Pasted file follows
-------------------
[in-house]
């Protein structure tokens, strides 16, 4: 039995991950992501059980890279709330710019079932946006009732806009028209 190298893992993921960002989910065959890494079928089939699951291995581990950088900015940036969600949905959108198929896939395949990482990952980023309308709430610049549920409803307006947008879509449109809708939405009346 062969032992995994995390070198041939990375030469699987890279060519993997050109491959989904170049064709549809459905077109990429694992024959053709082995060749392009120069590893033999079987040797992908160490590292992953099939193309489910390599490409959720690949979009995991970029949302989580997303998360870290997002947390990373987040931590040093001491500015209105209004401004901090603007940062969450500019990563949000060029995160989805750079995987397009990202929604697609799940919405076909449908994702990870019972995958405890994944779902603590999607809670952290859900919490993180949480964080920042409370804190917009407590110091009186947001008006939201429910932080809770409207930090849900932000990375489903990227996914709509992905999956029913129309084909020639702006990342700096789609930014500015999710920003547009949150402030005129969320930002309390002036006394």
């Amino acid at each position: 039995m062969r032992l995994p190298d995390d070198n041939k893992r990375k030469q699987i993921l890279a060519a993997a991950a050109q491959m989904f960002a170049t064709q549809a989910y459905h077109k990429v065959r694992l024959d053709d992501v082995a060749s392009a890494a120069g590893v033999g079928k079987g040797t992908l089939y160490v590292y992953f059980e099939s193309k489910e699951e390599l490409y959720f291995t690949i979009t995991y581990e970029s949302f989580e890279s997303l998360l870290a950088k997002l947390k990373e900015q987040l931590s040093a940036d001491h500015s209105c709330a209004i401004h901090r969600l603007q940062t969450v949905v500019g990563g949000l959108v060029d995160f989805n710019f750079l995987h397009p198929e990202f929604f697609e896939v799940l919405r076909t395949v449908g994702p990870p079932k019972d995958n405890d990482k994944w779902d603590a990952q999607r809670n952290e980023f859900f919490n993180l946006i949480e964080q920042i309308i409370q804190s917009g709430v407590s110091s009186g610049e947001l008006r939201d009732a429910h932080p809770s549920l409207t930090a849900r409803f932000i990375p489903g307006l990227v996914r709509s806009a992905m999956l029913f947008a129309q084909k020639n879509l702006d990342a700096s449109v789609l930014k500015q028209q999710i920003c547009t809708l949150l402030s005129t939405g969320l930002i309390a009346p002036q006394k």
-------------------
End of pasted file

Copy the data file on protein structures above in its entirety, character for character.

[in-house]
């Protein structure tokens, strides 16, 4: 039995991950992501059980890279709330710019079932946006009732806009028209 190298893992993921960002989910065959890494079928089939699951291995581990950088900015940036969600949905959108198929896939395949990482990952980023309308709430610049549920409803307006947008879509449109809708939405009346 062969032992995994995390070198041939990375030469699987890279060519993997050109491959989904170049064709549809459905077109990429694992024959053709082995060749392009120069590893033999079987040797992908160490590292992953099939193309489910390599490409959720690949979009995991970029949302989580997303998360870290997002947390990373987040931590040093001491500015209105209004401004901090603007940062969450500019990563949000060029995160989805750079995987397009990202929604697609799940919405076909449908994702990870019972995958405890994944779902603590999607809670952290859900919490993180949480964080920042409370804190917009407590110091009186947001008006939201429910932080809770409207930090849900932000990375489903990227996914709509992905999956029913129309084909020639702006990342700096789609930014500015999710920003547009949150402030005129969320930002309390002036006394």
């Amino acid at each position: 039995m062969r032992l995994p190298d995390d070198n041939k893992r990375k030469q699987i993921l890279a060519a993997a991950a050109q491959m989904f960002a170049t064709q549809a989910y459905h077109k990429v065959r694992l024959d053709d992501v082995a060749s392009a890494a120069g590893v033999g079928k079987g040797t992908l089939y160490v590292y992953f059980e099939s193309k489910e699951e390599l490409y959720f291995t690949i979009t995991y581990e970029s949302f989580e890279s997303l998360l870290a950088k997002l947390k990373e900015q987040l931590s040093a940036d001491h500015s209105c709330a209004i401004h901090r969600l603007q940062t969450v949905v500019g990563g949000l959108v060029d995160f989805n710019f750079l995987h397009p198929e990202f929604f697609e896939v799940l919405r076909t395949v449908g994702p990870p079932k019972d995958n405890d990482k994944w779902d603590a990952q999607r809670n952290e980023f859900f919490n993180l946006i949480e964080q920042i309308i409370q804190s917009g709430v407590s110091s009186g610049e947001l008006r939201d009732a429910h932080p809770s549920l409207t930090a849900r409803f932000i990375p489903g307006l990227v996914r709509s806009a992905m999956l029913f947008a129309q084909k020639n879509l702006d990342a700096s449109v789609l930014k500015q028209q999710i920003c547009t809708l949150l402030s005129t939405g969320l930002i309390a009346p002036q006394k």